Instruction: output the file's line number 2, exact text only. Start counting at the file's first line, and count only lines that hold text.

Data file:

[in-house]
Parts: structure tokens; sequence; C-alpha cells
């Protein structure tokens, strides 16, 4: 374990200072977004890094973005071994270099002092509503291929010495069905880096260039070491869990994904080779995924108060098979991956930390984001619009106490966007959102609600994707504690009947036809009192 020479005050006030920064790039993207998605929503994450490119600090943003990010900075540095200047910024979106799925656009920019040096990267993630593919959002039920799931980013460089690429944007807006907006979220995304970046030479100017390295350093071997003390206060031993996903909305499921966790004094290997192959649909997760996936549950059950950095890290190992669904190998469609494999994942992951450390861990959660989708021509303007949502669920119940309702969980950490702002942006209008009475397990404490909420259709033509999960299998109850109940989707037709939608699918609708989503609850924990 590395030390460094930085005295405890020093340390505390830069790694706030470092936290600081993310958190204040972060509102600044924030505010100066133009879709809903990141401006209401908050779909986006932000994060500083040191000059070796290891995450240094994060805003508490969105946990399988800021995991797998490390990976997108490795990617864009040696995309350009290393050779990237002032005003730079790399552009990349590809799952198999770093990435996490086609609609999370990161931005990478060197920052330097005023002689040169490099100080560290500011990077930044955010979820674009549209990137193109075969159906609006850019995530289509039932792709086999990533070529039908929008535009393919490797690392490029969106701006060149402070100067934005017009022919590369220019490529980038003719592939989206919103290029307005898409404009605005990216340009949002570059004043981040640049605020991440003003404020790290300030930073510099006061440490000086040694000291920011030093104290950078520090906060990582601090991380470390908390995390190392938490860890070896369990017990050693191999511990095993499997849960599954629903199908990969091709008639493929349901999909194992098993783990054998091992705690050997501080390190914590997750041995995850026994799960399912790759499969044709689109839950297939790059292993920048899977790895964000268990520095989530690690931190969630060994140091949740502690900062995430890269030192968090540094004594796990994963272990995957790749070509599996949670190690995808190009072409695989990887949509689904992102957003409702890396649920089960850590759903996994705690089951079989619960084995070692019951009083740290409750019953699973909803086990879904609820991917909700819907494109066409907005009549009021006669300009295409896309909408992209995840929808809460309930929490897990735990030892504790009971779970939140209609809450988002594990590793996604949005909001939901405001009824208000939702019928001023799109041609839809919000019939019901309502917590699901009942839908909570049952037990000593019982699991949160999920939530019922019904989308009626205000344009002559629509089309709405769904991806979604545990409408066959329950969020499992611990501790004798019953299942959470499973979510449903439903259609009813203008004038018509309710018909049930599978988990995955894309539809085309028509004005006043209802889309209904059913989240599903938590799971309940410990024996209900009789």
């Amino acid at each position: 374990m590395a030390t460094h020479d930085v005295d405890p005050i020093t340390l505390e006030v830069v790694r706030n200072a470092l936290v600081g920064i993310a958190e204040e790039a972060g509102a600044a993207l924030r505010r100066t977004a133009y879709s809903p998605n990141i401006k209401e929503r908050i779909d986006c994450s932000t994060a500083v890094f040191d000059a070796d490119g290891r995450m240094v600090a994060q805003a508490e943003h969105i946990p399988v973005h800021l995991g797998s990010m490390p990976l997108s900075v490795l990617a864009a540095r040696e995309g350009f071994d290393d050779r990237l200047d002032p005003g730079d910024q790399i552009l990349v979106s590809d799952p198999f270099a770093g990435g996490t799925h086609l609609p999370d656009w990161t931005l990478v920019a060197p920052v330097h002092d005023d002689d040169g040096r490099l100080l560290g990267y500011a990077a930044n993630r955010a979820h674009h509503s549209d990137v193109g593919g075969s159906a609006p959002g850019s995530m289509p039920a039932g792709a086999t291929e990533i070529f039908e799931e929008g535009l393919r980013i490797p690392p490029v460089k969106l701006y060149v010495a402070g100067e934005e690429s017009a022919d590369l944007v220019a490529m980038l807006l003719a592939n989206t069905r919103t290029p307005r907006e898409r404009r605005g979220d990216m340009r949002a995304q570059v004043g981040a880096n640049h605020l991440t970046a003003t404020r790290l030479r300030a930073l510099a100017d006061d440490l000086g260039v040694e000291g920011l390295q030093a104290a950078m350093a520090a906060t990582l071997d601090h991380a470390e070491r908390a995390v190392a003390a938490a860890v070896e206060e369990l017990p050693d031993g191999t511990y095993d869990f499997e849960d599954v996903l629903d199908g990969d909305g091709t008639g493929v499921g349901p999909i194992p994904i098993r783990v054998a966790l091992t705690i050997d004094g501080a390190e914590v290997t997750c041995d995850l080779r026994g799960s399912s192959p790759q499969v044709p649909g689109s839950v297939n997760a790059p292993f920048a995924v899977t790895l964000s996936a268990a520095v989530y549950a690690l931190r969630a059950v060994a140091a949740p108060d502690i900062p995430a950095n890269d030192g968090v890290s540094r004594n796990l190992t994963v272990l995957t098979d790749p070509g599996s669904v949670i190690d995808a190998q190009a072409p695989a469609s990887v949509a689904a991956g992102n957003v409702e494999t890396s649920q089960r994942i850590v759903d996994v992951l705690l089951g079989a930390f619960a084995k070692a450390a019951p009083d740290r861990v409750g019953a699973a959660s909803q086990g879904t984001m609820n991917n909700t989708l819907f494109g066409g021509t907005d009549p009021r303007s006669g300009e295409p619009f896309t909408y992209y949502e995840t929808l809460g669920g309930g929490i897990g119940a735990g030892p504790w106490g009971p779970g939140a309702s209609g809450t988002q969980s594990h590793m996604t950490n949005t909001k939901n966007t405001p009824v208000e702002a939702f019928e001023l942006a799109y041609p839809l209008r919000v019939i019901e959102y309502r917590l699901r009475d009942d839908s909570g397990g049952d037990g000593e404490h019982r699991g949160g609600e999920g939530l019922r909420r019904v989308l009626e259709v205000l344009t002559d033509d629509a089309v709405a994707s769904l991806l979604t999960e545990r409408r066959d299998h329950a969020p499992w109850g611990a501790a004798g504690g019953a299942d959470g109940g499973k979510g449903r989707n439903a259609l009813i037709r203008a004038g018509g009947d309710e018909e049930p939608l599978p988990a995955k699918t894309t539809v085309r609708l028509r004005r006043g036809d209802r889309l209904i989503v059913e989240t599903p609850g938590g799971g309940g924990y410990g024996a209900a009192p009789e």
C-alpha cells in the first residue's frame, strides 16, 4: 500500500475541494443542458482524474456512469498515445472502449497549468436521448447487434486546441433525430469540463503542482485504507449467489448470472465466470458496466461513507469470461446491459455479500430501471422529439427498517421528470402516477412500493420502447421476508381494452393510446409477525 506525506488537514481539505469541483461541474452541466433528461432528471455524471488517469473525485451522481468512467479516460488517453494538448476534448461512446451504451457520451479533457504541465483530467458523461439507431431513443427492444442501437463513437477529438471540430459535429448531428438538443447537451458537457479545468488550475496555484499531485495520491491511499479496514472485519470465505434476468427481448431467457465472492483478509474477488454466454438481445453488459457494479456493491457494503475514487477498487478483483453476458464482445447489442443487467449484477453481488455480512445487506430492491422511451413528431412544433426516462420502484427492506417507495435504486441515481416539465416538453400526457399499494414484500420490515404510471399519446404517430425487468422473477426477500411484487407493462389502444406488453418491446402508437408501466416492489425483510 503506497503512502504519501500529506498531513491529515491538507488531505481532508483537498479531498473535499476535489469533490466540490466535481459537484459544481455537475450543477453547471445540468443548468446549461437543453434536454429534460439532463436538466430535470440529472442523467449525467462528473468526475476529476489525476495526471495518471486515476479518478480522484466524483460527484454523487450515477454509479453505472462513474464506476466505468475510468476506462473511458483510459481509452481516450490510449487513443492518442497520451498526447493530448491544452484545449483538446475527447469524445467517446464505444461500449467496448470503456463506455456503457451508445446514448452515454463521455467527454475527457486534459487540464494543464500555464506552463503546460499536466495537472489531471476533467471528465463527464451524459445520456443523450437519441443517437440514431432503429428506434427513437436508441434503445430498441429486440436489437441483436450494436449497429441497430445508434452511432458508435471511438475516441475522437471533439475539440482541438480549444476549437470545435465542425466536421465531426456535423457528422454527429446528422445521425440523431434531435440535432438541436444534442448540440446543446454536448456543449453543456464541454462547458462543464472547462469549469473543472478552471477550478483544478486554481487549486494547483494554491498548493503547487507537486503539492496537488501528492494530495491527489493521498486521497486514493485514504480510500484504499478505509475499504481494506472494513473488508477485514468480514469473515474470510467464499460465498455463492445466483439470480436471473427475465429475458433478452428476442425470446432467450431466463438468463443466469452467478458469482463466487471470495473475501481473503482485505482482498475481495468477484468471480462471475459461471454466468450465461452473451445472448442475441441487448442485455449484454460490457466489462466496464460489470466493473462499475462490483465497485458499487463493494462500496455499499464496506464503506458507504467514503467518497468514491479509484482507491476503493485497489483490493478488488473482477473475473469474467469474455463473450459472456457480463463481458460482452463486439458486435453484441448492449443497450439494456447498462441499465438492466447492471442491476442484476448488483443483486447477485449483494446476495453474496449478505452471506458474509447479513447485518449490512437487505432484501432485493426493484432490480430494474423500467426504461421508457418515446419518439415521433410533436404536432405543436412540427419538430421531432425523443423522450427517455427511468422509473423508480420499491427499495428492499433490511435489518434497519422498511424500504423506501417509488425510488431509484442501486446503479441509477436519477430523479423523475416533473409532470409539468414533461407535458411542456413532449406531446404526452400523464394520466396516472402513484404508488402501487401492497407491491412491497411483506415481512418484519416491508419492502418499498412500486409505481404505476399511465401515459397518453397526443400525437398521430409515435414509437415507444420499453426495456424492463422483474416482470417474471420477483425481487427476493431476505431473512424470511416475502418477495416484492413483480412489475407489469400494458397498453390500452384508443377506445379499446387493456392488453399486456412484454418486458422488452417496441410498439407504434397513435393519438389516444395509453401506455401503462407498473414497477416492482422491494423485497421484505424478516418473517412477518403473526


Parts: structure tokens; sequence; C-alpha cells